Rain, lightning, hail, pound Storey County | NevadaAppeal.com

Rain, lightning, hail, pound Storey County

by Susie Vasquez and Kurt Hildebrand
Travelers face summer thunderstorms as they wend their way down South Carson Street, as seen from the top of the Capitol, Thursday. South Carson Street is traveled by by an estimated 45,000 cars daily and is undergoing construction that includes an expansion from four to six lanes and new sidewalks. The $2.1 million overlay project should be done in August.

Thursday’s storm is being blamed for dislodging a 500-pound boulder which seriously injured a 9-year-old Dayton girl.

The girl was taken to Washoe Medical Center with facial trauma and a broken femur, according to Mary Ellen Holly of the Central Lyon Fire District.

Holly said the girl was playing in one of the ravines near Sheep Camp and Grosh Avenue after Thursday’s rain storm.

The boulder, which measured 3-by-5 feet, appears to have been loosened by the storm, which brought hail and rain to Western Nevada.

Flash floods, hail and lightning left Virginia City without power for about two hours.

“About 1:45 (p.m.), lightning hit a pole near the Bucket of Blood Saloon,” said Barbara Bowers of Storey County’s Public Works Department. “We were all in the dark.”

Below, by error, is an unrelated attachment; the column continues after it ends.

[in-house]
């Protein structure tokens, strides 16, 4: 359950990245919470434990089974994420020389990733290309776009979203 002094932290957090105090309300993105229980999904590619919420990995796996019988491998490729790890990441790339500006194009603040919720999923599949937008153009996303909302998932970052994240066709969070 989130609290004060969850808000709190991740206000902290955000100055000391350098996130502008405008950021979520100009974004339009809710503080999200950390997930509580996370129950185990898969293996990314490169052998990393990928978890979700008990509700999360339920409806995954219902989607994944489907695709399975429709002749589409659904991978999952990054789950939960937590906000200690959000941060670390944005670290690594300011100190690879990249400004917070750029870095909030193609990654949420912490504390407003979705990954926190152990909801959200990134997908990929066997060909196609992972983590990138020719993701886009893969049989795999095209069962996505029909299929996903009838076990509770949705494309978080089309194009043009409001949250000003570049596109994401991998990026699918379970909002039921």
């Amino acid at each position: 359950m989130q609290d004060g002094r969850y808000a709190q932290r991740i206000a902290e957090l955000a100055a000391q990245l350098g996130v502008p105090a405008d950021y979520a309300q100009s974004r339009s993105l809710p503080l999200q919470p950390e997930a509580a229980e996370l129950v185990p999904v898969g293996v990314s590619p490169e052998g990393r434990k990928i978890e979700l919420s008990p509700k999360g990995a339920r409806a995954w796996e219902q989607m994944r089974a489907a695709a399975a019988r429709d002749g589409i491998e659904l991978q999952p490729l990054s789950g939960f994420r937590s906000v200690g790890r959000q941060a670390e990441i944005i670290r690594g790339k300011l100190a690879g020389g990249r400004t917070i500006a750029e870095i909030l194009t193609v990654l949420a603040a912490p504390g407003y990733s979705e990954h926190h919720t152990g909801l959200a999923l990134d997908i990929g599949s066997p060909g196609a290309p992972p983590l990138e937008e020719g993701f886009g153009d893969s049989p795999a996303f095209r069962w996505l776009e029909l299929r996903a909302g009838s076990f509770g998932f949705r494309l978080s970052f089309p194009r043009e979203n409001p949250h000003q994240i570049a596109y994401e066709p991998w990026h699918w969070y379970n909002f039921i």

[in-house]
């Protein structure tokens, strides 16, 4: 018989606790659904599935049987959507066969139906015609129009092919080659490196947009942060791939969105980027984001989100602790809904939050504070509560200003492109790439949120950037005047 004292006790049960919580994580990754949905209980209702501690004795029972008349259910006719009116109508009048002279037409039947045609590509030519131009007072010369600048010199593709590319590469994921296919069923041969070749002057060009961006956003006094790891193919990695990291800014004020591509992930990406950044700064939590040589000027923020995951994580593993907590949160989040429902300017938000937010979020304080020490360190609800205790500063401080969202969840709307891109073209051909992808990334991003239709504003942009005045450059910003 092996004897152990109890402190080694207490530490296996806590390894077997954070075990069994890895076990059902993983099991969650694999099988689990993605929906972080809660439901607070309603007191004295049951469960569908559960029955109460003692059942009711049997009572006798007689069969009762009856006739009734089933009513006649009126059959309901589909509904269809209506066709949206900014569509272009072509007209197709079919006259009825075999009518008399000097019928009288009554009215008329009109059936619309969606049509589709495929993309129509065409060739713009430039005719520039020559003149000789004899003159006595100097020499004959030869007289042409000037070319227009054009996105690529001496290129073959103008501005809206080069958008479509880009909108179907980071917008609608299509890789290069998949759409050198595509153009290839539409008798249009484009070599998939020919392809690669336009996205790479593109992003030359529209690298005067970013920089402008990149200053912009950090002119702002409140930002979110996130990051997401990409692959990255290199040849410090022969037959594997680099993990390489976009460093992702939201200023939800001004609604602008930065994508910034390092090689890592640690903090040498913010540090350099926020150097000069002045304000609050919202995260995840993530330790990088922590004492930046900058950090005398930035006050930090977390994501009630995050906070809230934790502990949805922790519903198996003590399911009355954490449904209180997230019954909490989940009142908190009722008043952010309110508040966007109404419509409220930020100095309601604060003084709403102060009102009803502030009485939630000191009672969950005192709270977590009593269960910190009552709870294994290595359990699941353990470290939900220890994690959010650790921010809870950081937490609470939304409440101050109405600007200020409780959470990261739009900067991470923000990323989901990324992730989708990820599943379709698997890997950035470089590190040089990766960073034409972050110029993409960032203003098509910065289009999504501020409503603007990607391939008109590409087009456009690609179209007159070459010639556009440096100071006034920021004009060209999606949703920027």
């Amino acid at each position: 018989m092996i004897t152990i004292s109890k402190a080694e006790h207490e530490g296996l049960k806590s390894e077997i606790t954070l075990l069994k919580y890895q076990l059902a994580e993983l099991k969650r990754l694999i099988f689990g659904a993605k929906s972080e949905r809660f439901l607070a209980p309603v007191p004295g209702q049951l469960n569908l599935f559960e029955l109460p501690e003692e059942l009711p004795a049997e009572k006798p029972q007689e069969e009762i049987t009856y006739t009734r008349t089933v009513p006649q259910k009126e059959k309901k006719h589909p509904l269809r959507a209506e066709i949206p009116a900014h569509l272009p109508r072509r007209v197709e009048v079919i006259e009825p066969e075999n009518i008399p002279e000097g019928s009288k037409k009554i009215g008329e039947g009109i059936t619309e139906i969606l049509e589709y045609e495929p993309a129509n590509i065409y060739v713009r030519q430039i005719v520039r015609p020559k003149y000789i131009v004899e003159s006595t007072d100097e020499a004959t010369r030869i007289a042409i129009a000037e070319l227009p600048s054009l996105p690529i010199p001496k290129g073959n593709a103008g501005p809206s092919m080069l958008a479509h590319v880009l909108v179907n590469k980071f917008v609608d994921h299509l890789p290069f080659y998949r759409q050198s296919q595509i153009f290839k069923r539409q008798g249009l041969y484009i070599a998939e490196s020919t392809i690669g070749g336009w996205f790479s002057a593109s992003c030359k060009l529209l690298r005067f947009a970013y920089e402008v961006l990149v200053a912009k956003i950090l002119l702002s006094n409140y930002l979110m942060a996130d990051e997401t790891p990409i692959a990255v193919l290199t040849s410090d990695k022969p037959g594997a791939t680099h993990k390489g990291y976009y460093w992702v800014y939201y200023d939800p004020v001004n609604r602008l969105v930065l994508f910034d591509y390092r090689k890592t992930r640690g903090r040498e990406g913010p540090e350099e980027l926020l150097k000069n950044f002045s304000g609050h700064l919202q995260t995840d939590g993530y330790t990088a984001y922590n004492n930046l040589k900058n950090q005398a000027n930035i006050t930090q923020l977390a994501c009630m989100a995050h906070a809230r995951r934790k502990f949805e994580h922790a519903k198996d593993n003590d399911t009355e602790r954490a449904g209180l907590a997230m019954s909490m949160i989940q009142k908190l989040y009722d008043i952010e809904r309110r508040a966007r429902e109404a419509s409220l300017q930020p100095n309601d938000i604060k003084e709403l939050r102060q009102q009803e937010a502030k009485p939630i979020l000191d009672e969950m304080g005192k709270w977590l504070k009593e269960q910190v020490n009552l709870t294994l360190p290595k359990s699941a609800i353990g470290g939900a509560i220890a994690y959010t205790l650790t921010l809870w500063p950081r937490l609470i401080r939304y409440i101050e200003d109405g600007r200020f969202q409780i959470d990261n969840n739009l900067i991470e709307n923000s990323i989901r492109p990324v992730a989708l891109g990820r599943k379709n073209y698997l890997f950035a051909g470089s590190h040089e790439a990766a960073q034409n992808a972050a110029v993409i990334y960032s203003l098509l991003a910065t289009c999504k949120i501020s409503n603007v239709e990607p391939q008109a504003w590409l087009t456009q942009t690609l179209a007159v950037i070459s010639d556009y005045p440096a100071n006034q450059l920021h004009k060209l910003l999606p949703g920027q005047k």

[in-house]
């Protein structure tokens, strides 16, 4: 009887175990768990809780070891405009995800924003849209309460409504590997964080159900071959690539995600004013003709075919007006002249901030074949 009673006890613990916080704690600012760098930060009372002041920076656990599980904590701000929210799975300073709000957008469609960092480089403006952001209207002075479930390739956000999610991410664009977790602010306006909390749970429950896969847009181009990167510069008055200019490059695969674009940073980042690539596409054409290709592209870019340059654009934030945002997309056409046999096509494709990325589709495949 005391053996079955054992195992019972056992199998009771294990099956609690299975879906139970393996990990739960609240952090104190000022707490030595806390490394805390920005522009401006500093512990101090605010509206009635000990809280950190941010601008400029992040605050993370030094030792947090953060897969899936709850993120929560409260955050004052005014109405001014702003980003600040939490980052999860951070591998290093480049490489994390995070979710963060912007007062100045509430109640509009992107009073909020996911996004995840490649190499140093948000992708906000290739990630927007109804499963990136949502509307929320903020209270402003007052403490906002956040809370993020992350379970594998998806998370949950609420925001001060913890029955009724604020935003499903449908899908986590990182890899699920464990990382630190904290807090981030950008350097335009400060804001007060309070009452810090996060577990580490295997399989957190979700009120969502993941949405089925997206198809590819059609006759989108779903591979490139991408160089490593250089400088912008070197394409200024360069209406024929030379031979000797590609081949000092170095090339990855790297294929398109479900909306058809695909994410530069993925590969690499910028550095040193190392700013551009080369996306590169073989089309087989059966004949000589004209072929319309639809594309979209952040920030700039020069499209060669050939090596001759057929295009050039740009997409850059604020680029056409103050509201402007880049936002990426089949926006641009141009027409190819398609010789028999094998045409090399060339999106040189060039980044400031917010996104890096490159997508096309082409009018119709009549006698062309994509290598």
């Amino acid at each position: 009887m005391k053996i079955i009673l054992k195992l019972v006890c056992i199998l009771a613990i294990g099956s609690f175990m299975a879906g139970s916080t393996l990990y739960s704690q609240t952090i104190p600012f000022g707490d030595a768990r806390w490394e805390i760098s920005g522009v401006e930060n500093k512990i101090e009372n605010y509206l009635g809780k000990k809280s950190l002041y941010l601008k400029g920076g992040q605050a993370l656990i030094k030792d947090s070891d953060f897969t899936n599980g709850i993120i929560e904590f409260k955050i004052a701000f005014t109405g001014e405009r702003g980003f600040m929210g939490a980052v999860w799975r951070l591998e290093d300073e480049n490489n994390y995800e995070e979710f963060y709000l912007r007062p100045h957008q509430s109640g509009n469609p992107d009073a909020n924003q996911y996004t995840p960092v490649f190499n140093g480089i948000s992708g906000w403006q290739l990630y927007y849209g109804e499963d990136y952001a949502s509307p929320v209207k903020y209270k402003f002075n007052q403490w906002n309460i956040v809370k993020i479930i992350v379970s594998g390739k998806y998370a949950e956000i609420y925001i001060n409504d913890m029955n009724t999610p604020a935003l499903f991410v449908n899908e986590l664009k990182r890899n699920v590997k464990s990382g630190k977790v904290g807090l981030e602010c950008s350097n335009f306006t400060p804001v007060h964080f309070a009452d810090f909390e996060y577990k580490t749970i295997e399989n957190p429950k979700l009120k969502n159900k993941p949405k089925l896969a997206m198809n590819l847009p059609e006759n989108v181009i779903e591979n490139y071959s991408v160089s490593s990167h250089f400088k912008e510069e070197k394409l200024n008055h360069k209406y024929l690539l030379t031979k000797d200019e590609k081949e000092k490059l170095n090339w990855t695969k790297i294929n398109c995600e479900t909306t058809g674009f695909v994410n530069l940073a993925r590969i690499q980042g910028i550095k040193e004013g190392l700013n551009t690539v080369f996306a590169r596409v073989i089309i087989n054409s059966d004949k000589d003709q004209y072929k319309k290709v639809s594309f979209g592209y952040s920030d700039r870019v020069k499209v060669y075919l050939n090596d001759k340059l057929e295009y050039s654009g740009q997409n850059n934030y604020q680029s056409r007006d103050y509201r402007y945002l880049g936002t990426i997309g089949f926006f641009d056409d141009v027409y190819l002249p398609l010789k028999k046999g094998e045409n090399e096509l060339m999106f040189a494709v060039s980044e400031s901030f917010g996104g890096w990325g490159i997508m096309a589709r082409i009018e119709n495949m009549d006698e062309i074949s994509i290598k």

“We have an emergency generator at the courthouse. It kicked in, then died,” said Storey County deputy clerk Lorraine Du Fresne.

Bowers said Public Works Director Richard Bacus was checking roads after flash floods inundated Six Mile Canyon and a midday hailstorm turned Virginia City’s streets white, then quickly melted.

Hail also fell in Dayton and Carson City, causing brief power outages.

Officials from Sierra Front Dispatch said lightning ignited 15 new fires from Doyle, Calif., to Silver Springs, and most were easily contained. Three of those were in Storey, according to Fire Capt. Ron Atkins.

“We have about three single-tree fires, started by lightning in the Virginia Highlands and the Six Mile Canyon area,” he said.

The 3,200-acre Ellsworth fire 50 miles southeast of Fallon is 15 percent contained and the 9,900-acre Gate Complex fire is 90 percent contained.

“Some hand lines are going in because we can’t get a bulldozer into the terrain, but all-in-all, the news is good with all of this high humidity and moisture,” said spokesman Dan Erbes of the Bureau of Land Management.

According to National Weather Service forecaster Mark Brown, the stormy weather will continue, today’s forecast includes a 30 percent chance of rain. The next chance for any real precipitation will be Sunday and the weather is expected to remain unsettled for some time.

“High pressure, stronger than anything we’ve ever seen, brought last week’s heat,” he said. “The atmosphere tends to strike balances and the thunderstorms are a way of returning to more normal temperatures. The sun heats the ground and the heat lifts the air, creating the potential for more storms.”